Stocks extended losses on Wednesday after the Federal Reserve raised interest rates for the second time in a decade and upped its forecasts for the rate of hikes next year. 

The S&P 500 was down 0.6%, the Dow Jones Industrial Average slid 0.38%, and the Nasdaq tumbled 0.5%. Benchmark indexes bounced around the flatline after the Fed's move. Gains put indexes on track for closing records for the second day in a row.

Technical analyst Helene Meisler of Real Money, our premium site for active traders, believes stocks are close to hitting both a short- and intermediate-term overbought condition. "In fact, the more we rally, the more the overbought reading [becomes clear]," Meisler wrote in her latest analysis. (Click here to read Meisler's full take). 

The Fed opted to hike interest rates by 25 basis points, putting the fed funds rate at 0.5% to 0.75%. The decision was unanimous. The Fed said the near-term risks to its economic outlook appear "roughly balanced."

"My colleagues and I are recognizing the considerable progress the economy has made toward our dual objectives," Fed Chair Janet Yellen said in a press conference following the meeting. 

The central bank also raised its forecasts to show three likely rate hikes in 2017, up from two previously predicted. The Fed kept its forecast for three hikes in both 2018 and 2019. 

The hike "is significant because it gives further weight to the considered argument that the era of very low inflation and interest rates may be ending," said Nigel Green, CEO of deVere Group. "Despite the Fed appearing to want to proceed cautiously, and not threaten a constant rise in rates during 2017, many investors believe there are more hikes to come due to the strength of the U.S. economy and the likely policies of a Trump presidency."

Economists had forecast a rate hike in December following more hawkish commentary from Fed members in recent months and economic data that supported a shift to policy normalization. The likelihood of a rate hike when the Fed sat at 95% before the announcement, according to CME Group fed funds futures.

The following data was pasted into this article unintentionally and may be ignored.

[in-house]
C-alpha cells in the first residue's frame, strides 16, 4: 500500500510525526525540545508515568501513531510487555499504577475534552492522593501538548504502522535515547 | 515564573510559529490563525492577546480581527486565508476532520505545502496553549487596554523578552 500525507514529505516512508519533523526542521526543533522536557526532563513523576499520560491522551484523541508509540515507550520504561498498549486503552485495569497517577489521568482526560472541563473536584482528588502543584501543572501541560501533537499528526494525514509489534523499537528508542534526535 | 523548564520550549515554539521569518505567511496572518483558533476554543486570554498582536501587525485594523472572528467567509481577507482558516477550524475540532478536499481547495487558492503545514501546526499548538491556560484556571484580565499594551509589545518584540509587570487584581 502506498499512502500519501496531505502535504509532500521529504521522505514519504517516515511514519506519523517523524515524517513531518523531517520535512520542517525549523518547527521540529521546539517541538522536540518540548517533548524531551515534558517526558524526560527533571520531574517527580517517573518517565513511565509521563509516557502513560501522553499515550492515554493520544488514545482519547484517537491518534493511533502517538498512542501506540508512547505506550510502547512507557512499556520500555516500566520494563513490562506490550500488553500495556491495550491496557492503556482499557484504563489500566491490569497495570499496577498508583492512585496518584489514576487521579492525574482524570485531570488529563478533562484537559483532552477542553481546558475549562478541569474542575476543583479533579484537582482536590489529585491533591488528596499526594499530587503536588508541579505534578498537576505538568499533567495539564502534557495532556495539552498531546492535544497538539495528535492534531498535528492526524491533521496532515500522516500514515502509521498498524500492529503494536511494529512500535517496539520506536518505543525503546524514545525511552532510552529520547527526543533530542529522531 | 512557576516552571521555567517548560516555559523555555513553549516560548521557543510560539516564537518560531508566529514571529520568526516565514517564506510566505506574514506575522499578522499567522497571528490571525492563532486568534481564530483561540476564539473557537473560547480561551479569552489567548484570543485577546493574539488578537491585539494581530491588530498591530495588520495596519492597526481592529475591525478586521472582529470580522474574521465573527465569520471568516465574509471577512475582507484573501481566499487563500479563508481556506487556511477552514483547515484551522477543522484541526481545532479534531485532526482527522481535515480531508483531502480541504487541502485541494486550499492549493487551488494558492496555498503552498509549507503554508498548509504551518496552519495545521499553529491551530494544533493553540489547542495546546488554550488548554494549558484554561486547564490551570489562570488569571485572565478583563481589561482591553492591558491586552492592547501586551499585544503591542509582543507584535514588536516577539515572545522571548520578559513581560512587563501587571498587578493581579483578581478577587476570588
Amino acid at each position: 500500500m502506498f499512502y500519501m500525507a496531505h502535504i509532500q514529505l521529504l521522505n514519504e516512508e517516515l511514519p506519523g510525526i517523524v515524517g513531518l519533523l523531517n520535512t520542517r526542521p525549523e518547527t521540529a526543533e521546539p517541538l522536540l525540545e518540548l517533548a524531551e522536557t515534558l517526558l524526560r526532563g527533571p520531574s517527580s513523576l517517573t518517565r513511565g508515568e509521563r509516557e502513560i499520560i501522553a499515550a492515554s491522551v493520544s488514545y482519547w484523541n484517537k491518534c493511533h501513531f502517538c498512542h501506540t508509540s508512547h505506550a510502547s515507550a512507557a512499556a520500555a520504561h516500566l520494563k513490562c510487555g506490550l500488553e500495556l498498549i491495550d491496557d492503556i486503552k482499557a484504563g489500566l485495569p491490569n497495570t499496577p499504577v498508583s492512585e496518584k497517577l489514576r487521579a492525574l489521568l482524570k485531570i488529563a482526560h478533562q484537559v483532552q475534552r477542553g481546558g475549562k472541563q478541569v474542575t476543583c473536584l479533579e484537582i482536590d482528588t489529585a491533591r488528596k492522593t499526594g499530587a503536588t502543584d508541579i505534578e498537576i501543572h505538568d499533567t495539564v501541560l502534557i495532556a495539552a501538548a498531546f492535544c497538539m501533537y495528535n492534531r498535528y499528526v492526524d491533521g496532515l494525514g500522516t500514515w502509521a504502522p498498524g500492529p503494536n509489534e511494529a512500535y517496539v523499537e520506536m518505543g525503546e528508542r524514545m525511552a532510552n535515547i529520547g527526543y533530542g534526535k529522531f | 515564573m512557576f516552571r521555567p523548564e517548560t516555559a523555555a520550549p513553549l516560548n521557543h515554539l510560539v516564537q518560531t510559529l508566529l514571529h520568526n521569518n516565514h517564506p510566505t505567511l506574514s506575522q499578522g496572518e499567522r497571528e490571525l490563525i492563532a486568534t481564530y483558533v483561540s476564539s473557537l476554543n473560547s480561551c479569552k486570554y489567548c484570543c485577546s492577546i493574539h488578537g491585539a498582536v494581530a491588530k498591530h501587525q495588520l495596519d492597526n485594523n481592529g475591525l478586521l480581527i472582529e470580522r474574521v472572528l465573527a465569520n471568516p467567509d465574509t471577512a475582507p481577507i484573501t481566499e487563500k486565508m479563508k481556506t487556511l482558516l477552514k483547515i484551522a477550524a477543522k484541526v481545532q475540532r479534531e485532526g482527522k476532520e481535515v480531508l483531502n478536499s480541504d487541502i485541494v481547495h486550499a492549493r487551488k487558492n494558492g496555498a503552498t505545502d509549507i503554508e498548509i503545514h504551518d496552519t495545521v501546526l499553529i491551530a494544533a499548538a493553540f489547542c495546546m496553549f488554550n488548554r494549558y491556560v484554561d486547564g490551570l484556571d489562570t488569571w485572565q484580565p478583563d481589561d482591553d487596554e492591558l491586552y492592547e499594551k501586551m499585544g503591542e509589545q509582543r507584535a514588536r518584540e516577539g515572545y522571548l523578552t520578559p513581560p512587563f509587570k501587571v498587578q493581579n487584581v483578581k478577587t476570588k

The central bank raised its benchmark interest rate by a quarter-percent to a range of 0.25% to 0.5% last December, the first time it has made a move higher since June 2006. The vote was unanimous. 

U.S. retail sales in November rose at a slower rate than expected as a drop in auto sales dragged on the headline number. Sales increased 0.1% in November, the slowest increase in three months and a third of the pace anticipated. Auto sales declined by 0.5%, the largest decline in eight months. Excluding autos and gas, sales increased 0.2%.

"Given anecdotal evidence and the rise in consumer confidence, etc, we suspect the November figures could get revised higher or will be followed by a much improved performance," Michelle Girard, chief U.S. economist at RBS Securities, wrote in a note. "In any case, as they stand today, these data imply a downward revision to four-quarter growth forecasts (in contrast to the direction we think the economy is headed)."

Fourth-quarter U.S GDP estimates fell to 1.9% from 2% following the weaker retail report, according to a separate note from Barclays analysts.

Industrial production in November declined for the third time in four months. Activity in the U.S. declined by 0.4%, double the drop anticipated, after growth of 0.1% in October. The decline was the largest since March.

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Producer prices in the U.S. rose at a faster pace than expected in November, moving closer to the Fed's 2% target. Producer prices rose 0.4% last month, up from a flat reading in October, and higher than 0.1% growth expected by economists surveyed by FactSet. Core prices increased 0.2%, in-line with consensus. Core prices over the past 12 months increased 1.8%.